Genetic, Metabolic, and Growth Factor Repository for Cerebrovascular Disorders

Recruiting

Phase N/A Results N/A

Trial Description

This study encompasses the maintenance and utilization of a repository of samples from patients with cerebrovascular disease and stroke. The types of tissue taken are blood, cerebrospinal fluid (CSF), tissue, and microdialysis samples. Future analysis of these samples can potentially help investigators to better categorize groups of patients, understand the underlying etiology of these pathologies, identify markers that are associated with favorable or poor outcomes, and track changes that occur during the natural course of the disease or with treatment. This is a prospective observational study which will use samples from such patients to create this library which can be used to explore these questions in the future.

Detailed Description

Genetic and metabolic profiling has become an important means to evaluate various pathologies, their effects on patients, and their treatments. In regards to cerebrovascular disease and stroke, there are a number of hypotheses which have been proposed. The levels and types of various angiogenic factors in the blood and tissues have been proposed to be predictive of patient outcome after ischemic stroke and treatment for stroke. Likewise, genetic factors may predict outcome or response to various types of treatments.
The role of biological samples in furthering our understandings about cerebrovascular disease and treatment are well documented. Muscle microdialysis samples have confirmed the presence of sublethal ischemia during the induction of remote ischemic preconditioning. The effects of remote ischemic preconditioning on the coagulation profile, DNA methylation, and cell cycle gene expression of patients with aneurysmal subarachnoid hemorrhage have also been elucidated. Blood samples collected in patients with intracranial arterial stenosis have produced many insights. Inflammatory cell profiles in patient who receive encephaloduroarteriosynangiosis (EDAS) surgery have been characterized. Angiogenic factor measurements have been shown to predict the degree of neovascularization in patients post-EDAS. In patients with intracranial atherosclerosis, angiogenic factor profiles were found to strongly correlate with failure of medical management and poor outcomes.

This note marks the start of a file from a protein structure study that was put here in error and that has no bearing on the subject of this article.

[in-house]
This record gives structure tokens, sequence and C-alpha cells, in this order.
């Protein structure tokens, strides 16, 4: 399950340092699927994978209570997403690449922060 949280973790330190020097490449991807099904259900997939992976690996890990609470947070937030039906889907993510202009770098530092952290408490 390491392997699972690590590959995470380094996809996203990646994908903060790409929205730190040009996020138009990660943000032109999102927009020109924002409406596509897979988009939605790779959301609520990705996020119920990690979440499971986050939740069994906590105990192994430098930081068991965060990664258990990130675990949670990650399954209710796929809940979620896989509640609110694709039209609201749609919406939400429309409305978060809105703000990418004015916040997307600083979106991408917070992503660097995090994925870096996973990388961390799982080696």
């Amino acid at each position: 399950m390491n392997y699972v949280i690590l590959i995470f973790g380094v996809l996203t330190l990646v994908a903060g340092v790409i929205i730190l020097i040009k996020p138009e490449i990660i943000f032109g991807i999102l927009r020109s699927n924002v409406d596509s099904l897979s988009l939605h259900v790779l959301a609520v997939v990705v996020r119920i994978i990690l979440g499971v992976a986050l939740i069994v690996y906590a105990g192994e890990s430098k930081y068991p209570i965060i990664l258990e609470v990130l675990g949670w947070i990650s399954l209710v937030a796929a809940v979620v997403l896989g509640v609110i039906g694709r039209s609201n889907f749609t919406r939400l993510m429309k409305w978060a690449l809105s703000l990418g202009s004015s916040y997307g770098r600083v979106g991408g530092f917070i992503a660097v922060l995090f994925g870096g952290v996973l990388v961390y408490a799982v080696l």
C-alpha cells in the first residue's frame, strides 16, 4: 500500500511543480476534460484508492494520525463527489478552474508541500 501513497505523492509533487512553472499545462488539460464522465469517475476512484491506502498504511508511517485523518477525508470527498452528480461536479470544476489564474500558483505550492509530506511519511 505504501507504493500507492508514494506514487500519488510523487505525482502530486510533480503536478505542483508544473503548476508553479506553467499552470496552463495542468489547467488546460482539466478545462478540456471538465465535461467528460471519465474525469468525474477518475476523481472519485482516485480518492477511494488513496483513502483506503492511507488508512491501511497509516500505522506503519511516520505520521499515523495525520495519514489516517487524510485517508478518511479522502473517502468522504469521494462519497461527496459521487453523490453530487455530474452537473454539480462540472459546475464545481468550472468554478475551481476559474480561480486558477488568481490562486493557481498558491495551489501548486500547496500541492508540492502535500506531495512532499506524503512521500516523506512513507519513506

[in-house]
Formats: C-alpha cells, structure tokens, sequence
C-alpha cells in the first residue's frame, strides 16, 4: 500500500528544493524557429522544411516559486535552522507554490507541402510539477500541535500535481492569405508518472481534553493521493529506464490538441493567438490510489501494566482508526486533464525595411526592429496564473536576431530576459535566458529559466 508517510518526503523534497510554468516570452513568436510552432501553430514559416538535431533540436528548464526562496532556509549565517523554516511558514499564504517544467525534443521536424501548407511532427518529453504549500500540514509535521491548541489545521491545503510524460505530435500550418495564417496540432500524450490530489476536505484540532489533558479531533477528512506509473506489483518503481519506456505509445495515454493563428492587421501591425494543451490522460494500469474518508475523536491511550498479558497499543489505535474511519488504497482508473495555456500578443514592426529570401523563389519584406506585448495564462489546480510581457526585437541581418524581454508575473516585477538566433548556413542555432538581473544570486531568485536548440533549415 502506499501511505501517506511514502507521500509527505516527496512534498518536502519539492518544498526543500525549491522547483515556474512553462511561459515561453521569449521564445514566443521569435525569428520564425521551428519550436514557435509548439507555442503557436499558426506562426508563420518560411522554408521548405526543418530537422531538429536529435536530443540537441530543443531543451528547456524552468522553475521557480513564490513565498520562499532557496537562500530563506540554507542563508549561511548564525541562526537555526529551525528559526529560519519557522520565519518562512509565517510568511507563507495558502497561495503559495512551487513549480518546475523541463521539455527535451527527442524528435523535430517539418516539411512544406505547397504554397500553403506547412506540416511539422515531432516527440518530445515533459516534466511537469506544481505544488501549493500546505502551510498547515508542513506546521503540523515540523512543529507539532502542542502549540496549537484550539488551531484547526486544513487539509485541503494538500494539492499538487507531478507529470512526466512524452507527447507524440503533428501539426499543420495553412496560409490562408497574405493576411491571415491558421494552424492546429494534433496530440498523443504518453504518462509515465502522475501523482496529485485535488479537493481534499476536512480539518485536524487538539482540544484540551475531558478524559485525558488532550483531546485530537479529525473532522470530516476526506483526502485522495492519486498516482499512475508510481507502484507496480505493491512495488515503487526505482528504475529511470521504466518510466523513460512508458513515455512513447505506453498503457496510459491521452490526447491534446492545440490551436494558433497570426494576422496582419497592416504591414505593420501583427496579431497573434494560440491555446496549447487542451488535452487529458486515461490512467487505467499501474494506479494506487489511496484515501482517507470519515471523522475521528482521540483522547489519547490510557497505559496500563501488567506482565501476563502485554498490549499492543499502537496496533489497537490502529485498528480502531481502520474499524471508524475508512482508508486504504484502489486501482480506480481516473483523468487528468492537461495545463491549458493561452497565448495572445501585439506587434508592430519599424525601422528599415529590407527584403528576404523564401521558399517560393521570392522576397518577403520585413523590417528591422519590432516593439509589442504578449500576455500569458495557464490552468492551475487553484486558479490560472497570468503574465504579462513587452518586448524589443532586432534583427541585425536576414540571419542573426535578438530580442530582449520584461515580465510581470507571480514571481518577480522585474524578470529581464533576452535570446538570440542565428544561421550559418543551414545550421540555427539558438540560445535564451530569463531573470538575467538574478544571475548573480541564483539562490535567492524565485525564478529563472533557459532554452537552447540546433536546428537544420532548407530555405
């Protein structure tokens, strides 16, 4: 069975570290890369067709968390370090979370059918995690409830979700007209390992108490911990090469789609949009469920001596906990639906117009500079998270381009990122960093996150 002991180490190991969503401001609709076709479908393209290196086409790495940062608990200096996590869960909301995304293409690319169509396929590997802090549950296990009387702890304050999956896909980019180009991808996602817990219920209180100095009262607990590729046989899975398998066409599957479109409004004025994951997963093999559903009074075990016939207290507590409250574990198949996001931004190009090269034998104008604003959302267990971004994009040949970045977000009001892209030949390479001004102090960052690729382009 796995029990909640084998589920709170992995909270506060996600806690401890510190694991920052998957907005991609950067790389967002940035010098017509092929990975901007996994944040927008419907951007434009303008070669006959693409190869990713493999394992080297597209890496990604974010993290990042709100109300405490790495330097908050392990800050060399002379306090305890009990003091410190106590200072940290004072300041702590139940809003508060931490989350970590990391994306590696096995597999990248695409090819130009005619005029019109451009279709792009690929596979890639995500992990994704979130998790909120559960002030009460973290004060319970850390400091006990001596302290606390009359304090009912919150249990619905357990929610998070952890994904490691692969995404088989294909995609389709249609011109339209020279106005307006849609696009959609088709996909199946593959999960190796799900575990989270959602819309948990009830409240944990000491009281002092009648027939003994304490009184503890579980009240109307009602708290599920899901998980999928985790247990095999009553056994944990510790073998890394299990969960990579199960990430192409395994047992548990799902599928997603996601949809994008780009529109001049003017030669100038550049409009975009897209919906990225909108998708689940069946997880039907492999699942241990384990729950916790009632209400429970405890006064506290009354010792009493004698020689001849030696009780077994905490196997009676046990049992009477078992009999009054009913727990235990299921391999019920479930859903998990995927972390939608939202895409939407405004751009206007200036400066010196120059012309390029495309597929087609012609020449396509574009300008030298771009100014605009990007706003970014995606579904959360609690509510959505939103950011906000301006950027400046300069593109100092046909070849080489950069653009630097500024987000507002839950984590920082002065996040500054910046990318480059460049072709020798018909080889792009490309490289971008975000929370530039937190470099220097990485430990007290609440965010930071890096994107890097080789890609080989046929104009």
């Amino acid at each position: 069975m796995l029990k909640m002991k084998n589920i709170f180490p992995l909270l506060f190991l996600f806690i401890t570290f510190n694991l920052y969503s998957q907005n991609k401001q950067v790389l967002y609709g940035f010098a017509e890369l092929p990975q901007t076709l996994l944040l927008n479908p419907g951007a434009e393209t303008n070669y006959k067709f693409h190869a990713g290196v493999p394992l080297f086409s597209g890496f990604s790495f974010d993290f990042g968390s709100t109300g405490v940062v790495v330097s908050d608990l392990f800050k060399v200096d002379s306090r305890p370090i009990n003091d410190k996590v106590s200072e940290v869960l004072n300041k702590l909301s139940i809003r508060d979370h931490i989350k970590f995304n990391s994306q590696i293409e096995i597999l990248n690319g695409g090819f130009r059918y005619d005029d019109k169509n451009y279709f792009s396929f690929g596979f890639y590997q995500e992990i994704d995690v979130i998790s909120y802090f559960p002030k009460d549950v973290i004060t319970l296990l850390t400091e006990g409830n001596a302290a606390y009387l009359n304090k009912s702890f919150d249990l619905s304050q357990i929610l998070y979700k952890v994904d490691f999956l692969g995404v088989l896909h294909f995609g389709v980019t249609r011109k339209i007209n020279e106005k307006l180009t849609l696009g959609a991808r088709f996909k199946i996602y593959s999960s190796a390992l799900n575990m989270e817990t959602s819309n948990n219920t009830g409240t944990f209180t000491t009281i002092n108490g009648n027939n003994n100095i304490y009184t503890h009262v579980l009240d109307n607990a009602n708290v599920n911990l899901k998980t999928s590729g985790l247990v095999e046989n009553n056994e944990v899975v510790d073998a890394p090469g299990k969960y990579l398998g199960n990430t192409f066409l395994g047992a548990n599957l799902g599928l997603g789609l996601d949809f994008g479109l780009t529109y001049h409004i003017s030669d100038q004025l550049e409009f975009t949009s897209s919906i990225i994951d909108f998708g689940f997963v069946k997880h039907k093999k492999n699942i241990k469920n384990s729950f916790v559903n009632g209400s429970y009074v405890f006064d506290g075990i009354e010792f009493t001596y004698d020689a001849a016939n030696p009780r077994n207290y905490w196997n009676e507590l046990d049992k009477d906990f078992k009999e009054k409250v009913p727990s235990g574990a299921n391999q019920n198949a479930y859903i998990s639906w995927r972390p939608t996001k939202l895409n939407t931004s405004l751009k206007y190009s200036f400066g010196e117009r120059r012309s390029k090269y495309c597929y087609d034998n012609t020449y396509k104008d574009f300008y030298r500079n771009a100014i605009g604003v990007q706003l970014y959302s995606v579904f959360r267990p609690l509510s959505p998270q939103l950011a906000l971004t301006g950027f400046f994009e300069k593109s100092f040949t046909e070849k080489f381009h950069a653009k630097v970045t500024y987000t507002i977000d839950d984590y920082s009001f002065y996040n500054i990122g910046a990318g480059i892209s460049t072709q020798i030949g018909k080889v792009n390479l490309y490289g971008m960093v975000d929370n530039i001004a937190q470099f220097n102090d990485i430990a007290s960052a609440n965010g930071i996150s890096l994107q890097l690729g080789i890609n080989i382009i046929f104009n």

It is clear that genetic and metabolic profiling are effective tools in evaluating the effects of cerebrovascular disease and their treatments. This study encompasses the maintenance and utilization of a repository of samples from patients with cerebrovascular disease and stroke. For every patient enrolled in the study, relevant patient information such as age, gender, diagnosis, medical history, family history, procedures/treatments received, radiological reports, and patient outcomes are recorded. This information is updated upon every follow-up during the study. The types of tissue taken are blood, cerebrospinal fluid (CSF), tissue, and microdialysis samples.
Future analysis of these samples can potentially help investigators to better categorize groups of patients, understand the underlying etiology of these pathologies, identify markers that are associated with favorable or poor outcomes, and track changes that occur during the natural course of the disease or with treatment. This repository serves as the groundwork to explore these questions in the future.

Conditions

Trial Design

  • Perspective: Prospective
  • Sampling: Probability Sample

Trial Population

All patients diagnosed with cerebrovascular disease. This includes both non-surgical patients (such medically managed ischemic stroke, aneurysms, moyamoya disease, arteriovenous malformation, hemorrhagic stroke, etc.) and surgically treated patients (patients with aneurysm coiling or clipping, arteriovenous malformation resection, direct or indirect revascularization procedures for ischemia, etc.).

Outcomes

Type Measure Time Frame Safety Issue
Primary Change in modified Rankin Scale (mRS) score Baseline, 1 Month, 3 Months, and 6 Months No
Primary Change in NIH Stroke Scale score Baseline, 1 Month, 3 Months, and 6 Months No
Primary Change in Barthel Index Baseline, 1 Month, 3 Months, and 6 Months No
Primary Change in Montreal Cognitive Assessment test score Baseline, 1 Month, 3 Months, and 6 Months No
Secondary Change in Angiographic Neovascularization Baseline and 6 Months No
Secondary Change in Angiogenic Factor Measurements Baseline, 1 Month, 3 Months, 6 Months No

Biospecimen Retention:Samples With DNA - Blood samples, microdialysis samples, cerebral spinal fluid, and tissue.

Sponsors